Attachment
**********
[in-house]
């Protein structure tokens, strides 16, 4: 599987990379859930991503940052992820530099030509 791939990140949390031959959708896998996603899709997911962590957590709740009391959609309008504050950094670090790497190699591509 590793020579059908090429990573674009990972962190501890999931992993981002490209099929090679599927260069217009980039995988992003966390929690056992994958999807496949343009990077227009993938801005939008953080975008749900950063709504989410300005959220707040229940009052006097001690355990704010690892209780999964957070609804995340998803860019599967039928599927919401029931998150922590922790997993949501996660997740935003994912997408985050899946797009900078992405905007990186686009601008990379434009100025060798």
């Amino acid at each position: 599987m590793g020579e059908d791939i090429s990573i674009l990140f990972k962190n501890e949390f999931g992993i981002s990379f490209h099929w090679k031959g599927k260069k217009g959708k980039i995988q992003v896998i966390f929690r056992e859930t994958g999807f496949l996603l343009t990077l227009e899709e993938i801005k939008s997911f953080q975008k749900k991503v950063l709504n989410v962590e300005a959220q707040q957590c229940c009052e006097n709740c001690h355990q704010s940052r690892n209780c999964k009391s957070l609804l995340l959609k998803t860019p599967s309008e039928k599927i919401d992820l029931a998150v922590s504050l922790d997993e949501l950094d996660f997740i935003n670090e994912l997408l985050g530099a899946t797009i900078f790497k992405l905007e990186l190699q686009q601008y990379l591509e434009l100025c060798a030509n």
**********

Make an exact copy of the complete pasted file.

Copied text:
[in-house]
């Protein structure tokens, strides 16, 4: 599987990379859930991503940052992820530099030509 791939990140949390031959959708896998996603899709997911962590957590709740009391959609309008504050950094670090790497190699591509 590793020579059908090429990573674009990972962190501890999931992993981002490209099929090679599927260069217009980039995988992003966390929690056992994958999807496949343009990077227009993938801005939008953080975008749900950063709504989410300005959220707040229940009052006097001690355990704010690892209780999964957070609804995340998803860019599967039928599927919401029931998150922590922790997993949501996660997740935003994912997408985050899946797009900078992405905007990186686009601008990379434009100025060798």
């Amino acid at each position: 599987m590793g020579e059908d791939i090429s990573i674009l990140f990972k962190n501890e949390f999931g992993i981002s990379f490209h099929w090679k031959g599927k260069k217009g959708k980039i995988q992003v896998i966390f929690r056992e859930t994958g999807f496949l996603l343009t990077l227009e899709e993938i801005k939008s997911f953080q975008k749900k991503v950063l709504n989410v962590e300005a959220q707040q957590c229940c009052e006097n709740c001690h355990q704010s940052r690892n209780c999964k009391s957070l609804l995340l959609k998803t860019p599967s309008e039928k599927i919401d992820l029931a998150v922590s504050l922790d997993e949501l950094d996660f997740i935003n670090e994912l997408l985050g530099a899946t797009i900078f790497k992405l905007e990186l190699q686009q601008y990379l591509e434009l100025c060798a030509n």